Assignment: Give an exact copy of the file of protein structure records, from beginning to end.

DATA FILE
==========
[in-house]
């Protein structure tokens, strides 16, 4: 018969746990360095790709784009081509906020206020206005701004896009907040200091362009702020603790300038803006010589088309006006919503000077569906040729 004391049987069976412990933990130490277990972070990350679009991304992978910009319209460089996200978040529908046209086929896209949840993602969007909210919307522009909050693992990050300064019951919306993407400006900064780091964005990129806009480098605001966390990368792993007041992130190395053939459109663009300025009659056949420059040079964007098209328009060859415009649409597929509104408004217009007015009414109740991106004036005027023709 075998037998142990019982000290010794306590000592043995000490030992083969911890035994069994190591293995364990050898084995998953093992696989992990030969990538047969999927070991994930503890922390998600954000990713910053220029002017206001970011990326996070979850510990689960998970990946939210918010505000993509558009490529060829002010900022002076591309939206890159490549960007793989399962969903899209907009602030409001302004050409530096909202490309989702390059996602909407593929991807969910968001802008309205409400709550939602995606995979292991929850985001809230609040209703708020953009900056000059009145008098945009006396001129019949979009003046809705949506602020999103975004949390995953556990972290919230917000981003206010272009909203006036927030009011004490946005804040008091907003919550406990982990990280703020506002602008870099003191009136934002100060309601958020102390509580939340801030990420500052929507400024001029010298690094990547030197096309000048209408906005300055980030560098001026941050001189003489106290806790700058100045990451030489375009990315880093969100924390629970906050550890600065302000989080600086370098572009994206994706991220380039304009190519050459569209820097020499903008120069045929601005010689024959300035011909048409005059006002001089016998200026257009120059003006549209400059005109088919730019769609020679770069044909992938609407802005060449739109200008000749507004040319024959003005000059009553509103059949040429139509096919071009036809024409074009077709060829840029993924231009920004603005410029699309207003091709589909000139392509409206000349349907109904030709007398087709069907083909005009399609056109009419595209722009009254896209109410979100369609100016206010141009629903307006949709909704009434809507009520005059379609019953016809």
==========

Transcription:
[in-house]
């Protein structure tokens, strides 16, 4: 018969746990360095790709784009081509906020206020206005701004896009907040200091362009702020603790300038803006010589088309006006919503000077569906040729 004391049987069976412990933990130490277990972070990350679009991304992978910009319209460089996200978040529908046209086929896209949840993602969007909210919307522009909050693992990050300064019951919306993407400006900064780091964005990129806009480098605001966390990368792993007041992130190395053939459109663009300025009659056949420059040079964007098209328009060859415009649409597929509104408004217009007015009414109740991106004036005027023709 075998037998142990019982000290010794306590000592043995000490030992083969911890035994069994190591293995364990050898084995998953093992696989992990030969990538047969999927070991994930503890922390998600954000990713910053220029002017206001970011990326996070979850510990689960998970990946939210918010505000993509558009490529060829002010900022002076591309939206890159490549960007793989399962969903899209907009602030409001302004050409530096909202490309989702390059996602909407593929991807969910968001802008309205409400709550939602995606995979292991929850985001809230609040209703708020953009900056000059009145008098945009006396001129019949979009003046809705949506602020999103975004949390995953556990972290919230917000981003206010272009909203006036927030009011004490946005804040008091907003919550406990982990990280703020506002602008870099003191009136934002100060309601958020102390509580939340801030990420500052929507400024001029010298690094990547030197096309000048209408906005300055980030560098001026941050001189003489106290806790700058100045990451030489375009990315880093969100924390629970906050550890600065302000989080600086370098572009994206994706991220380039304009190519050459569209820097020499903008120069045929601005010689024959300035011909048409005059006002001089016998200026257009120059003006549209400059005109088919730019769609020679770069044909992938609407802005060449739109200008000749507004040319024959003005000059009553509103059949040429139509096919071009036809024409074009077709060829840029993924231009920004603005410029699309207003091709589909000139392509409206000349349907109904030709007398087709069907083909005009399609056109009419595209722009009254896209109410979100369609100016206010141009629903307006949709909704009434809507009520005059379609019953016809």